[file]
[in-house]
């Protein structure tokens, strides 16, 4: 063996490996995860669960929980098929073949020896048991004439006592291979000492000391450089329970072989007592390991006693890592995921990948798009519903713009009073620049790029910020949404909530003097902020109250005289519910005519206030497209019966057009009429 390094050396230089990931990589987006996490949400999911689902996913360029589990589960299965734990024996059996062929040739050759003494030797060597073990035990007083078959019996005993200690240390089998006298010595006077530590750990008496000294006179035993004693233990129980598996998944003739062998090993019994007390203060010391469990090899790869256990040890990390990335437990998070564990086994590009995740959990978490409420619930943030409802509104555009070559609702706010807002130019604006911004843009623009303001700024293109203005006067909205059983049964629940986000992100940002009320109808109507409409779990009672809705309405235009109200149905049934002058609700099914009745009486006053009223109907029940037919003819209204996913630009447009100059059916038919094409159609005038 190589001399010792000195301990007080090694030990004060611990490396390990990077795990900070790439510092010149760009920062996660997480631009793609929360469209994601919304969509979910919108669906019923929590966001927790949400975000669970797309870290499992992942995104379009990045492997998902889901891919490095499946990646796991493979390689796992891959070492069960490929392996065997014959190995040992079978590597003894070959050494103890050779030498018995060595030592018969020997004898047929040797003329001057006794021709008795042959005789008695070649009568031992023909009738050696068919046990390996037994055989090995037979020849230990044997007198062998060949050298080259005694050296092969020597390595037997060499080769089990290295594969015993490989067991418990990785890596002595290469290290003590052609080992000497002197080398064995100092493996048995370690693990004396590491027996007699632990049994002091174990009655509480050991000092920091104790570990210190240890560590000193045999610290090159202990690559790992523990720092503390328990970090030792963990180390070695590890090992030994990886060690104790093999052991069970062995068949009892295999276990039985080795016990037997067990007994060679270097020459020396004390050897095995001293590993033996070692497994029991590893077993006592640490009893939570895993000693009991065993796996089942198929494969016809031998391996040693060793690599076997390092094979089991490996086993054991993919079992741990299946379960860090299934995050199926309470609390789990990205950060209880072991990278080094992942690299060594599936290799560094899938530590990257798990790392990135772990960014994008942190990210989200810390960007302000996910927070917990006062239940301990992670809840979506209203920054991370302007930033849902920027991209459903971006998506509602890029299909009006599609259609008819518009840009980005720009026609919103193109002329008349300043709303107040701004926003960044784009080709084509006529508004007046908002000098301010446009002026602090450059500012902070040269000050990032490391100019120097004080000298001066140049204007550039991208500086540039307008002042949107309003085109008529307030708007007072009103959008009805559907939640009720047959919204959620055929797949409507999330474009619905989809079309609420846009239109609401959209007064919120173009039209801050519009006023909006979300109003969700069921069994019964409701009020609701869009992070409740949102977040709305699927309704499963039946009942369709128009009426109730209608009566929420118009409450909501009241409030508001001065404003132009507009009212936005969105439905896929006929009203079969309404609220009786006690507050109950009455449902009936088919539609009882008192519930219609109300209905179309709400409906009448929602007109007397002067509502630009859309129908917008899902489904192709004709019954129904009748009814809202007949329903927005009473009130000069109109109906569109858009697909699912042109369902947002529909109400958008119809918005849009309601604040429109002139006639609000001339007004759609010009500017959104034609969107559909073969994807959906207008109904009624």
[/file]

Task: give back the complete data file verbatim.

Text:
[in-house]
């Protein structure tokens, strides 16, 4: 063996490996995860669960929980098929073949020896048991004439006592291979000492000391450089329970072989007592390991006693890592995921990948798009519903713009009073620049790029910020949404909530003097902020109250005289519910005519206030497209019966057009009429 390094050396230089990931990589987006996490949400999911689902996913360029589990589960299965734990024996059996062929040739050759003494030797060597073990035990007083078959019996005993200690240390089998006298010595006077530590750990008496000294006179035993004693233990129980598996998944003739062998090993019994007390203060010391469990090899790869256990040890990390990335437990998070564990086994590009995740959990978490409420619930943030409802509104555009070559609702706010807002130019604006911004843009623009303001700024293109203005006067909205059983049964629940986000992100940002009320109808109507409409779990009672809705309405235009109200149905049934002058609700099914009745009486006053009223109907029940037919003819209204996913630009447009100059059916038919094409159609005038 190589001399010792000195301990007080090694030990004060611990490396390990990077795990900070790439510092010149760009920062996660997480631009793609929360469209994601919304969509979910919108669906019923929590966001927790949400975000669970797309870290499992992942995104379009990045492997998902889901891919490095499946990646796991493979390689796992891959070492069960490929392996065997014959190995040992079978590597003894070959050494103890050779030498018995060595030592018969020997004898047929040797003329001057006794021709008795042959005789008695070649009568031992023909009738050696068919046990390996037994055989090995037979020849230990044997007198062998060949050298080259005694050296092969020597390595037997060499080769089990290295594969015993490989067991418990990785890596002595290469290290003590052609080992000497002197080398064995100092493996048995370690693990004396590491027996007699632990049994002091174990009655509480050991000092920091104790570990210190240890560590000193045999610290090159202990690559790992523990720092503390328990970090030792963990180390070695590890090992030994990886060690104790093999052991069970062995068949009892295999276990039985080795016990037997067990007994060679270097020459020396004390050897095995001293590993033996070692497994029991590893077993006592640490009893939570895993000693009991065993796996089942198929494969016809031998391996040693060793690599076997390092094979089991490996086993054991993919079992741990299946379960860090299934995050199926309470609390789990990205950060209880072991990278080094992942690299060594599936290799560094899938530590990257798990790392990135772990960014994008942190990210989200810390960007302000996910927070917990006062239940301990992670809840979506209203920054991370302007930033849902920027991209459903971006998506509602890029299909009006599609259609008819518009840009980005720009026609919103193109002329008349300043709303107040701004926003960044784009080709084509006529508004007046908002000098301010446009002026602090450059500012902070040269000050990032490391100019120097004080000298001066140049204007550039991208500086540039307008002042949107309003085109008529307030708007007072009103959008009805559907939640009720047959919204959620055929797949409507999330474009619905989809079309609420846009239109609401959209007064919120173009039209801050519009006023909006979300109003969700069921069994019964409701009020609701869009992070409740949102977040709305699927309704499963039946009942369709128009009426109730209608009566929420118009409450909501009241409030508001001065404003132009507009009212936005969105439905896929006929009203079969309404609220009786006690507050109950009455449902009936088919539609009882008192519930219609109300209905179309709400409906009448929602007109007397002067509502630009859309129908917008899902489904192709004709019954129904009748009814809202007949329903927005009473009130000069109109109906569109858009697909699912042109369902947002529909109400958008119809918005849009309601604040429109002139006639609000001339007004759609010009500017959104034609969107559909073969994807959906207008109904009624």